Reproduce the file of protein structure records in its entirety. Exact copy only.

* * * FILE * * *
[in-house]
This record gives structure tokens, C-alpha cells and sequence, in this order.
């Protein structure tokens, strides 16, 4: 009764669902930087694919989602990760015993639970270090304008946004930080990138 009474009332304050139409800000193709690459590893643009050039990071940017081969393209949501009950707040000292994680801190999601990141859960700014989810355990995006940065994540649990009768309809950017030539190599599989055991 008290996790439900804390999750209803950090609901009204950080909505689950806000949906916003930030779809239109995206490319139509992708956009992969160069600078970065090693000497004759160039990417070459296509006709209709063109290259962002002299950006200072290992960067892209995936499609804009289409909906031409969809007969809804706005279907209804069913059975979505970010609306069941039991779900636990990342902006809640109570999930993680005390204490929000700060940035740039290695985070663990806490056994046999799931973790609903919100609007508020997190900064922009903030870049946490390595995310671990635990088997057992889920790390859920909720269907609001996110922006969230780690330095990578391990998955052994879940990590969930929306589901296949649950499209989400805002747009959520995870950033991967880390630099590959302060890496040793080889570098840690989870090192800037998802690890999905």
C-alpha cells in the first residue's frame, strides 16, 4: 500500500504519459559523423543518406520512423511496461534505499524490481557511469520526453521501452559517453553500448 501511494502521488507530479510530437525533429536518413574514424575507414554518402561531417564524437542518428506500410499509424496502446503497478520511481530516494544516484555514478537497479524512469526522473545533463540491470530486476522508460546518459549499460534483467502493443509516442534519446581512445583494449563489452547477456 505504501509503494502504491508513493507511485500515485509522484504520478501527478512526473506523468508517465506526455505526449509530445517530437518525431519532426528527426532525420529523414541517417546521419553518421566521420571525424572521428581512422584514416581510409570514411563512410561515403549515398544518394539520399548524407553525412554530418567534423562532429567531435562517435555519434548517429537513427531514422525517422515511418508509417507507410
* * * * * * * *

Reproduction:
[in-house]
This record gives structure tokens, C-alpha cells and sequence, in this order.
């Protein structure tokens, strides 16, 4: 009764669902930087694919989602990760015993639970270090304008946004930080990138 009474009332304050139409800000193709690459590893643009050039990071940017081969393209949501009950707040000292994680801190999601990141859960700014989810355990995006940065994540649990009768309809950017030539190599599989055991 008290996790439900804390999750209803950090609901009204950080909505689950806000949906916003930030779809239109995206490319139509992708956009992969160069600078970065090693000497004759160039990417070459296509006709209709063109290259962002002299950006200072290992960067892209995936499609804009289409909906031409969809007969809804706005279907209804069913059975979505970010609306069941039991779900636990990342902006809640109570999930993680005390204490929000700060940035740039290695985070663990806490056994046999799931973790609903919100609007508020997190900064922009903030870049946490390595995310671990635990088997057992889920790390859920909720269907609001996110922006969230780690330095990578391990998955052994879940990590969930929306589901296949649950499209989400805002747009959520995870950033991967880390630099590959302060890496040793080889570098840690989870090192800037998802690890999905």
C-alpha cells in the first residue's frame, strides 16, 4: 500500500504519459559523423543518406520512423511496461534505499524490481557511469520526453521501452559517453553500448 501511494502521488507530479510530437525533429536518413574514424575507414554518402561531417564524437542518428506500410499509424496502446503497478520511481530516494544516484555514478537497479524512469526522473545533463540491470530486476522508460546518459549499460534483467502493443509516442534519446581512445583494449563489452547477456 505504501509503494502504491508513493507511485500515485509522484504520478501527478512526473506523468508517465506526455505526449509530445517530437518525431519532426528527426532525420529523414541517417546521419553518421566521420571525424572521428581512422584514416581510409570514411563512410561515403549515398544518394539520399548524407553525412554530418567534423562532429567531435562517435555519434548517429537513427531514422525517422515511418508509417507507410